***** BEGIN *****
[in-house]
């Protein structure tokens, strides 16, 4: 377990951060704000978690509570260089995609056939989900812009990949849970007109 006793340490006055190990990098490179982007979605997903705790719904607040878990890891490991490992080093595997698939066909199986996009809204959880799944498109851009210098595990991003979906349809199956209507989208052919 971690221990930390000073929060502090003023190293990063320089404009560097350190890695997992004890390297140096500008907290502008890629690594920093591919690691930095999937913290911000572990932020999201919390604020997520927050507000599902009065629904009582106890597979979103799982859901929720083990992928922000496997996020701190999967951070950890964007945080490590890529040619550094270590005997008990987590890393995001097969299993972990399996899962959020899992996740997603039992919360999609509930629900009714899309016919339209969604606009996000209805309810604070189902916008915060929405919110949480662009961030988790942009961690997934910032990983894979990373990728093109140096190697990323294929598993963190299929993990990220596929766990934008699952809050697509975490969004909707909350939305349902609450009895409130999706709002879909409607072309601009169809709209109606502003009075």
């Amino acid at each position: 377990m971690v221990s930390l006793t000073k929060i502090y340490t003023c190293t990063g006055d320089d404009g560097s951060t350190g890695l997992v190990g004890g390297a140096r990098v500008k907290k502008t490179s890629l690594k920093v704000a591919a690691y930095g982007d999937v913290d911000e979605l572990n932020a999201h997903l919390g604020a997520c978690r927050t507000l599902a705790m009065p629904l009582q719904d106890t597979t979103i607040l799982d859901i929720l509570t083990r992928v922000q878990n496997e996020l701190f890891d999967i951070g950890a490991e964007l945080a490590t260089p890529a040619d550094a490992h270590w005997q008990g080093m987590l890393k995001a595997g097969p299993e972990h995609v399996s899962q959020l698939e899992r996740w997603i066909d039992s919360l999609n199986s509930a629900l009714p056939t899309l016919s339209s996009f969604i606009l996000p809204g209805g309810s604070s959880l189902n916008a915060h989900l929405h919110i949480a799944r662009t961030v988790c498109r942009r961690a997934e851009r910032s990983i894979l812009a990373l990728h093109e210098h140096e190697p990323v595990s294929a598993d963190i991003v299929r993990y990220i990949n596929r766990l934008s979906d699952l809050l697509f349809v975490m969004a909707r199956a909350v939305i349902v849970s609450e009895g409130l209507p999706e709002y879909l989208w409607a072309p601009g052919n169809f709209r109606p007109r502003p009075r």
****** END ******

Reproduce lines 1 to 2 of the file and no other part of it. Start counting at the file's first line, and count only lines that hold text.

[in-house]
């Protein structure tokens, strides 16, 4: 377990951060704000978690509570260089995609056939989900812009990949849970007109 006793340490006055190990990098490179982007979605997903705790719904607040878990890891490991490992080093595997698939066909199986996009809204959880799944498109851009210098595990991003979906349809199956209507989208052919 971690221990930390000073929060502090003023190293990063320089404009560097350190890695997992004890390297140096500008907290502008890629690594920093591919690691930095999937913290911000572990932020999201919390604020997520927050507000599902009065629904009582106890597979979103799982859901929720083990992928922000496997996020701190999967951070950890964007945080490590890529040619550094270590005997008990987590890393995001097969299993972990399996899962959020899992996740997603039992919360999609509930629900009714899309016919339209969604606009996000209805309810604070189902916008915060929405919110949480662009961030988790942009961690997934910032990983894979990373990728093109140096190697990323294929598993963190299929993990990220596929766990934008699952809050697509975490969004909707909350939305349902609450009895409130999706709002879909409607072309601009169809709209109606502003009075």